The X-factor: the secret to Xero’s success
Editing this piece, out of the corner of my eye I’m watching the Twitter feed flick over. Some event called ‘Xerocon’ is on in the UK and the attendees look to be having a great time. Blue T-shirts, photo booth snaps, smart quotes from business/innovation keynote speakers stream through. The thing that’s hard to believe is that it’s all about accounting software. But that’s selling it short, as you’ll read in this interview.
Since 2006, the New Zealand start-up has listed in two markets, grown to count revenues of more than NZ$70 million in 2014, and Xero offices now occupy the world’s major English-speaking markets.
Behind the growth chart, there’s something about Xero that its users fall for. Mention the name to an owner of a small or medium business (SMB) and you’ll either get a blank look or a wave of almost giddy recognition.
Is it just that it’s a cool brand and Kiwi start-up success story? Well, it was named by Forbes as number one in 2014’s list of the 100 ‘Most Innovative Growth Companies’.
Or is it simply that, as a piece of software, it’s that good? It can do a lot of things: automatic bank and credit card account feeds, invoicing, accounts payable, expense claims, fixed asset depreciation, purchase orders, reporting… not to mention features the 275 third-party vendors that have built add-ons bring through Xero’s open API.
But keep reading and you’ll discover that isolating what brings that smile to a business owner’s face is not so straightforward, and that just breaking down Xero’s functions is not necessarily the most educative endeavour.
So, in this interview, we ask Xero’s CMO, Andy Lark, about the secret to Xero’s success and, even more importantly, how he plans to keep it going.
Andy Lark: I think it’s good to talk about Xero in two ways. One is, unlike the competitors in Australia, Xero is a global brand. It’s really about, in a large way, how do we continue to grow the brand in the traditional sense of ‘brand’.
If you look at our marketing priorities globally, it’s a really interesting story because what you’re talking about is one of the fastest growing, if not the fastest growing, software as a service (SaaS) companies in the world today. It’s really a remarkable growth story. The vast majority of what we’re focused on is real growth, and whatever tactics lead to growth are the tactics we tend to pursue and the strategies we tend to pursue.
If you look at nearly every buzzword out there, we’re testing it, deploying it, doing it, from rich content marketing, community, social… but we’re also testing more traditional tactics and strategies to drive growth. An example there would be we’re running radio and billboards in the US. We’re doing TV tests in New Zealand.
Our tactics are really, really broad and diverse. We tend not to look at one philosophy as being dominant. We tend to look at the outcomes we’re trying to drive and really measuring the performance hour by hour of how those tactics are working for us. That’s what makes us uniquely different to other brands, because we can see the outcome of our efforts in near real time.
M: With software as a service, it’s immediate – with a sign-up, you know straightaway?
AL: Yes, an example would be we did some competitive radio and billboards in the US and almost immediately saw an uptick of traffic to our landing pages in the US, coupled with, if you looked at our chat sessions off the home page, they were directly about competitors. Those chat sessions were, ‘Wow, I didn’t know you guys were around as an alternative. Can you do this? I’m really frustrated with this.’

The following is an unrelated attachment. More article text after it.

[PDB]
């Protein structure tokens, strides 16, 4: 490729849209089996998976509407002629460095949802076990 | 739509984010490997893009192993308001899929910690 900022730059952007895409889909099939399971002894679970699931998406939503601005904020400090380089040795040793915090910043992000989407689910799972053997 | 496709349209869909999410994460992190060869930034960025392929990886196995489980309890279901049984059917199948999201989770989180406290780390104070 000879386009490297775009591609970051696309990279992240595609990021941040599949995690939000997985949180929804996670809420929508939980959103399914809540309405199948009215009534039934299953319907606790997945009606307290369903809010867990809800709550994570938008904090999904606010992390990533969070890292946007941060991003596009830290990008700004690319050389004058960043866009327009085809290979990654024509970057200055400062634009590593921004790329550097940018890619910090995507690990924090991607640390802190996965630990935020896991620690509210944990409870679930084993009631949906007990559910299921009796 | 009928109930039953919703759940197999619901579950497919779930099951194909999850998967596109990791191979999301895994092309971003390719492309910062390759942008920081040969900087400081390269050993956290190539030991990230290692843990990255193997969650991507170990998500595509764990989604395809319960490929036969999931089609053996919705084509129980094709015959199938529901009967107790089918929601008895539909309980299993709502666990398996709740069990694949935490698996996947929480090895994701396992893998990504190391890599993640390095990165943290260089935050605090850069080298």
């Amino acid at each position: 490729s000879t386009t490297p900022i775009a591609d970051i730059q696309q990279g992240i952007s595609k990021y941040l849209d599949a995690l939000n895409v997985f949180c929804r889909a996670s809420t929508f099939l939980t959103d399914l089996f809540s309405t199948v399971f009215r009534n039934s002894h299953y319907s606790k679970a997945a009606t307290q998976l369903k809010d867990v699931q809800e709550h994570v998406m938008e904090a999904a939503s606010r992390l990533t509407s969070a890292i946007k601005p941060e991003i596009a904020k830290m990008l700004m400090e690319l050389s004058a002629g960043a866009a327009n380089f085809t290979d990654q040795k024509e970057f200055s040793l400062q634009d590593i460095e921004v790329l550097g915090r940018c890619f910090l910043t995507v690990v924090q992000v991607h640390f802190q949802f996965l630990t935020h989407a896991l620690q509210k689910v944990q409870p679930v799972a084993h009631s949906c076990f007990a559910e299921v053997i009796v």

You see it almost immediately. The best way of summarising our view of the marketing agenda is ‘data driven’. We’re heavily driven by the enormous amount of data we’ve collected, coupled with the overall performance of tactics as a whole in the market.
What we’re trying to get away from is one of the common problems I’ve seen in marketing, that people tend to look at the lane and not the swimming pool.
M: How do you mean?
AL: What they’ll do is they’ll say, ‘Oh my God, search just performed so well in driving traffic to the site’, but what they haven’t looked at is what happens when you turn radio off. When you’ve got radio on, search improves. It’s not about any one tactic; it’s about the overall return on the marginal investment. We tend to look at that very aggressively.
Some of that makes sense, right? We really believe in the power of the small business to drive economic growth and performance. They’re the largest source of new jobs in an economy. We really want to do better and better at advocating and supporting small businesses.
We’ll do more and more diversified activity over the coming year, and talk to small businesses and work with small businesses on advocating their role in the economy and ensuring that they continue to do well at driving overall economic performance.
That’s the big agenda item for us.
M: And that’s where content and community comes in?
AL: Yes, it plays a huge role. I think that content is widely misused as a whole. I think that what we want to do is what’s relevant, contextual content. Content that helps you do better, content that helps you work better as a small business.
That’s what probably sets us apart from, say, a consumer goods company. A consumer goods company may be more into viral content that is more about the buzz and the vibe of a particular thing; whereas we are far more concerned with the overall education and support of the small business through content.
M: Is that the brand vision then, to help small businesses succeed?
AL: Our brand vision, so to speak, is absolutely that, but also is summarised as, ‘We are here to drive small business success and the success of our partners’. Bringing to life our purpose and why we’re here in more compelling ways is going to be a big thing for us in the coming year.
M: I imagine it’s very, very different to a big bank. Is the high growth and international expansion part of the reason you wanted to be involved?
AL: Absolutely and getting back into a really entrepreneurial environment, where you’ve got your hands on the reins of the business. If you think about marketing within a SaaS company, you actually are the sales engine. You drive the sales performance of the business, so we have a huge role to play, particularly in the direct online space. Driving sales every minute of every day becomes an enormous focus for us.